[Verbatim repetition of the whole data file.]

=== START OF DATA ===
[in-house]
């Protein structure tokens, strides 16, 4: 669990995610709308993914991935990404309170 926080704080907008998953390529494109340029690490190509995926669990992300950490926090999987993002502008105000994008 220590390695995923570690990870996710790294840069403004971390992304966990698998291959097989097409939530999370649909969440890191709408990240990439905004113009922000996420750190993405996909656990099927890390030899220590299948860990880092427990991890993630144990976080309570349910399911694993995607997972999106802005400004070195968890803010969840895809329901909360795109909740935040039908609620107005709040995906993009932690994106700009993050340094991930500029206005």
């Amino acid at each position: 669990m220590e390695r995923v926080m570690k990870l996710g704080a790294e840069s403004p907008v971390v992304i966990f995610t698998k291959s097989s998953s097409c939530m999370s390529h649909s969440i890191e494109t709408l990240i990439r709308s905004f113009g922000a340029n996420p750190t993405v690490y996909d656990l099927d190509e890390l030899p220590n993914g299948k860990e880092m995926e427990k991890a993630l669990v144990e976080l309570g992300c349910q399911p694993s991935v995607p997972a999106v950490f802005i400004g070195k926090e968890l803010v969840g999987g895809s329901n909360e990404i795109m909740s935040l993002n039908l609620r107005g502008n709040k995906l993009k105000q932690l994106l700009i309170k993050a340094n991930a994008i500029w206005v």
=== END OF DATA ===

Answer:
[in-house]
């Protein structure tokens, strides 16, 4: 669990995610709308993914991935990404309170 926080704080907008998953390529494109340029690490190509995926669990992300950490926090999987993002502008105000994008 220590390695995923570690990870996710790294840069403004971390992304966990698998291959097989097409939530999370649909969440890191709408990240990439905004113009922000996420750190993405996909656990099927890390030899220590299948860990880092427990991890993630144990976080309570349910399911694993995607997972999106802005400004070195968890803010969840895809329901909360795109909740935040039908609620107005709040995906993009932690994106700009993050340094991930500029206005």
């Amino acid at each position: 669990m220590e390695r995923v926080m570690k990870l996710g704080a790294e840069s403004p907008v971390v992304i966990f995610t698998k291959s097989s998953s097409c939530m999370s390529h649909s969440i890191e494109t709408l990240i990439r709308s905004f113009g922000a340029n996420p750190t993405v690490y996909d656990l099927d190509e890390l030899p220590n993914g299948k860990e880092m995926e427990k991890a993630l669990v144990e976080l309570g992300c349910q399911p694993s991935v995607p997972a999106v950490f802005i400004g070195k926090e968890l803010v969840g999987g895809s329901n909360e990404i795109m909740s935040l993002n039908l609620r107005g502008n709040k995906l993009k105000q932690l994106l700009i309170k993050a340094n991930a994008i500029w206005v």